Deferred compensation plans offer many advantages when it comes to deferring contingent legal fees. Aside from more flexibility and privacy, attorneys can take advantage of many creative use cases.
One use case of a deferred compensation plan that most law firm owners are unaware of is that the deferred compensation plan can be used to keep and retain key associates in the firm. Many law firm owners struggle with incentivizing key associates to stay in the firm without giving up equity and partial ownership of their business.
Vesting Schedule for an Associate’s Deferred Compensation
A deferred compensation plan can create “golden handcuffs” for key associates. It works by deferring a portion of the legal fees into a deferred compensation plan designed for them. The law firm owner has the ability to set the vesting schedule for when the associate will receive partial funds from their deferred compensation plan, and when they take full ownership of the plan.
For example, you could have a vesting schedule where the terms are: The associate will get 50% of the funds in the deferred compensation plan after 5 years, and the rest will be available in their 10th year. It places golden handcuffs on the associate and gives them an incentive to stay with the firm for the long term because they know they have the funds from the deferred compensation plan to look forward to. Meanwhile, the law firm owner is in control of the vesting schedule of the plan and keeps full equity of the firm while retaining key employees. It’s a win-win for both of them.
What if The Associate Leaves the Firm Before the Plan Vests?
Another benefit of using the deferred compensation plan in this strategy is if the associate happens to leave before the vesting schedule vests, then the amount placed into that particular associate’s plan will instead be paid to your firm. It’s a way to incent and attract good associates to stay with you, and it’s a way to offer a good employee benefit to associates that you’d like to keep around. In addition, the firm gains control of the funds if the associate decides to leave the firm, whatever portion of the plan has not yet fully vested will be payable to the firm.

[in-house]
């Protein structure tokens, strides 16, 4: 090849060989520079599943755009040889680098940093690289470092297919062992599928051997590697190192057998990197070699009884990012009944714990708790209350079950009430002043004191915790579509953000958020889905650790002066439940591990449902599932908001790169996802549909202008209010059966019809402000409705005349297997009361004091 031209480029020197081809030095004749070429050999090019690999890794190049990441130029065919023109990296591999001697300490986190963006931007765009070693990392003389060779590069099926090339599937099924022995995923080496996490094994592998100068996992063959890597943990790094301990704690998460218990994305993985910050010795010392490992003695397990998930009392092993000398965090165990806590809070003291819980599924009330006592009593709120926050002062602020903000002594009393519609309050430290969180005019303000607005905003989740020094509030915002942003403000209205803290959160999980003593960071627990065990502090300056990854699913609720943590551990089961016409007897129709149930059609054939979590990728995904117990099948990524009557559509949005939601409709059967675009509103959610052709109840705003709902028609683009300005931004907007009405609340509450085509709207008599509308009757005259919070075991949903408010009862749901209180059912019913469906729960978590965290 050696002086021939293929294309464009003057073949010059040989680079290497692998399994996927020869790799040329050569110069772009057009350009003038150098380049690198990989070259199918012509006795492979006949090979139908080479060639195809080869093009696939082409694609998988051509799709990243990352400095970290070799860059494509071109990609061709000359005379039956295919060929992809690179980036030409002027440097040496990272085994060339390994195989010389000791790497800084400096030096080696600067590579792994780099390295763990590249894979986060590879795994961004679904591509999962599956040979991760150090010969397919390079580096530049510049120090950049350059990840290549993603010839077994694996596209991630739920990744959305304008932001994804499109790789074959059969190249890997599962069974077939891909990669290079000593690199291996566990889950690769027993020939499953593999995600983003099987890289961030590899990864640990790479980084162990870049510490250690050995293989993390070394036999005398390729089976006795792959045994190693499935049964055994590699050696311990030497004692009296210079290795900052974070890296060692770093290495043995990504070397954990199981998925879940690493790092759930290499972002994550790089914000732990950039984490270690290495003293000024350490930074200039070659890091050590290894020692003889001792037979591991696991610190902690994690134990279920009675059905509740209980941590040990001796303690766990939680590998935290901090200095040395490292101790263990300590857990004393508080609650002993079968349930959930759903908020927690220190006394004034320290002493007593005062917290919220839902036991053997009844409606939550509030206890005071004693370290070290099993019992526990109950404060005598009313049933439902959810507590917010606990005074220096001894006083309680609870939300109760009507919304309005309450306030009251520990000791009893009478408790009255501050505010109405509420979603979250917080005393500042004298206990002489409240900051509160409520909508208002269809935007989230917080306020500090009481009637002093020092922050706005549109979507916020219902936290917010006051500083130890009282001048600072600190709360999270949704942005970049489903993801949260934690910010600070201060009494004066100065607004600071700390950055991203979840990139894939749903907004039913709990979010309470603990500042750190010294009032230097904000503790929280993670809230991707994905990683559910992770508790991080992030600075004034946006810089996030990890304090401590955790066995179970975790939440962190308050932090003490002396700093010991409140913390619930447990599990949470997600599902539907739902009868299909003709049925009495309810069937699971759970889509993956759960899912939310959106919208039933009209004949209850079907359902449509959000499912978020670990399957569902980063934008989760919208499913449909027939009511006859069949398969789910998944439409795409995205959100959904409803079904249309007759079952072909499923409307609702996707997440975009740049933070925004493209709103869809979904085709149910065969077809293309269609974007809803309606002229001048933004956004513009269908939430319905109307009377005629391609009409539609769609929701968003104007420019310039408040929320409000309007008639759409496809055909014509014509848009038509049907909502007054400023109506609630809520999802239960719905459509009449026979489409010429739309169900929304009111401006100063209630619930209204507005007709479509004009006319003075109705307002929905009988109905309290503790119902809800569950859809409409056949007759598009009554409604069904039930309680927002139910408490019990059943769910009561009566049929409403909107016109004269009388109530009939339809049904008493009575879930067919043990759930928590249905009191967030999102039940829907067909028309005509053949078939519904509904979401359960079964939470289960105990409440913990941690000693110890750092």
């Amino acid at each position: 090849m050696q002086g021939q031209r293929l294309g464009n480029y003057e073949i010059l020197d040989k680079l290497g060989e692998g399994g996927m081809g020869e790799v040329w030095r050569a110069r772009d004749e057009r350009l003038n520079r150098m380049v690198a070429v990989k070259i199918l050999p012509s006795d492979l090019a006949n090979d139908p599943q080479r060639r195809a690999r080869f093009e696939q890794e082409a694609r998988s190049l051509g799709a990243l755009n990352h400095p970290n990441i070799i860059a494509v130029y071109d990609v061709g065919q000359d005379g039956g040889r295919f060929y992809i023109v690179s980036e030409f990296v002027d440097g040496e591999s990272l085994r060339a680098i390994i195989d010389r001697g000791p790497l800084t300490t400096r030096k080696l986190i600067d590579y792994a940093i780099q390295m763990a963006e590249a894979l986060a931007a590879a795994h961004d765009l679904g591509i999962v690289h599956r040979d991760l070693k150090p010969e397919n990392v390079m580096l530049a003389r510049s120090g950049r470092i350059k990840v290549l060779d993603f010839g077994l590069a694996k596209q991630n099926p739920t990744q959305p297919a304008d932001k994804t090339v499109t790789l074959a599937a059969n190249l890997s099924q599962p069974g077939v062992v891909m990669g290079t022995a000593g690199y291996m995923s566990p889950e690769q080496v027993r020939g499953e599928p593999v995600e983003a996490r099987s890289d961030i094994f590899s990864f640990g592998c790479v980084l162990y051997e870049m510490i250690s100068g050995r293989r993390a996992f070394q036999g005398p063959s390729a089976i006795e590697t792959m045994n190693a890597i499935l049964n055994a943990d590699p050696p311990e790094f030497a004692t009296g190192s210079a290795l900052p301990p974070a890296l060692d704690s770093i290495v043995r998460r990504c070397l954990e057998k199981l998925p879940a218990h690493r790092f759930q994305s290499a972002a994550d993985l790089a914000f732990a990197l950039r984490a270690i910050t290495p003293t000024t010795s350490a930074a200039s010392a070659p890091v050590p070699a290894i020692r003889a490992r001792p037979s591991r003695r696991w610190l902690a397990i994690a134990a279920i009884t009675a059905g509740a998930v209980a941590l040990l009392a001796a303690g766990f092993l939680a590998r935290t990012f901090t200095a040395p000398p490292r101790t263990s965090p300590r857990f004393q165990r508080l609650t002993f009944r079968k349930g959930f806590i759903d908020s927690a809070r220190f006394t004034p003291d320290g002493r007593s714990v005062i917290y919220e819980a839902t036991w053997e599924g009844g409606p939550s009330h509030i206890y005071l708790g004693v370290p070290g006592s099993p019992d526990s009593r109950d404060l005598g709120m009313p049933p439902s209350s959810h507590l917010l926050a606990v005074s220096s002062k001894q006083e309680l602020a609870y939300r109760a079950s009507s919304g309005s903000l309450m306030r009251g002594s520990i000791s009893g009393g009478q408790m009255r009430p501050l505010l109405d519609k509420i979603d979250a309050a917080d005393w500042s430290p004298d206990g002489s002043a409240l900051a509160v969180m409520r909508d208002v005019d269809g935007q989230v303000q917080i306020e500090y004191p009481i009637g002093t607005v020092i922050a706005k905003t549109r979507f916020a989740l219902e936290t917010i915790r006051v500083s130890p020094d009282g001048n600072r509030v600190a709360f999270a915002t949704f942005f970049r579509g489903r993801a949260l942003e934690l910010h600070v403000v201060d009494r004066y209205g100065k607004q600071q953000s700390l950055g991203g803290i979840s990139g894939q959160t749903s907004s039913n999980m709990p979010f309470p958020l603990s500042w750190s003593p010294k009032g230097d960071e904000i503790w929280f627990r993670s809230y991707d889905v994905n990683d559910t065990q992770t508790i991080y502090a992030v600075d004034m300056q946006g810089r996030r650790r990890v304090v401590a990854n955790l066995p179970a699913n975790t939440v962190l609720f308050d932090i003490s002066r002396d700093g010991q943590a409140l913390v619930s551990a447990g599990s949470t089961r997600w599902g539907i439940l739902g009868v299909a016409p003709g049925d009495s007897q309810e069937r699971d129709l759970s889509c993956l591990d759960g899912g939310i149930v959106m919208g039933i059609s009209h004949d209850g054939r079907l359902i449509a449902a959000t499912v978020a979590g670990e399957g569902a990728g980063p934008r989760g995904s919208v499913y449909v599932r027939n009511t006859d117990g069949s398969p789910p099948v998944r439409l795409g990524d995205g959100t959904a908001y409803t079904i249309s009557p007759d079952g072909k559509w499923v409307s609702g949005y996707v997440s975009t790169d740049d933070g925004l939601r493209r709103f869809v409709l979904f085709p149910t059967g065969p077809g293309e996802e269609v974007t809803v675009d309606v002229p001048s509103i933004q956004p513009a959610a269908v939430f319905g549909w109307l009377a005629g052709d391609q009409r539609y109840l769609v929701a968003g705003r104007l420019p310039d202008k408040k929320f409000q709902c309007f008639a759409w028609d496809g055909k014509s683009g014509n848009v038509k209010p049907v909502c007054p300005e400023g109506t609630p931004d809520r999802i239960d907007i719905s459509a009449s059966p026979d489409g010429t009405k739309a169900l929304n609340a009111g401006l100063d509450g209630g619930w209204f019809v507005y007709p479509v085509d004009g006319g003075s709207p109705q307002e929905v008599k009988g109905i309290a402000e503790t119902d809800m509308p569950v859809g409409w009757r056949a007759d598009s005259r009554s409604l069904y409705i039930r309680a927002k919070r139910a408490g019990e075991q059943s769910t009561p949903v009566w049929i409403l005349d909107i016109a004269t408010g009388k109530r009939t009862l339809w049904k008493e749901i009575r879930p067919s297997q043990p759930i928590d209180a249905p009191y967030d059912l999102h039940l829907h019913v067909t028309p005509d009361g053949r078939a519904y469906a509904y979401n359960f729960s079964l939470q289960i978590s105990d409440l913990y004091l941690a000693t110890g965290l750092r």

Using Deferred Compensation to Bring in New Associates
Deferred compensation plans can also be used as a way to bring in new associates. This is especially helpful for small practices with start-up capital.
When you are trying to attract a new associate to your firm, you might be competing against a larger firm that is able to provide a higher annual salary or bonus upfront. Deferred compensation plans offer higher long-term cash flow and benefits that will help smaller firms compete with larger firms when it comes to employee packages.
Do you have questions using deferred compensation plans to retain key associates and employees? Give us a call. We can help you explore if this use case of deferred compensation plan makes sense for you and your firm.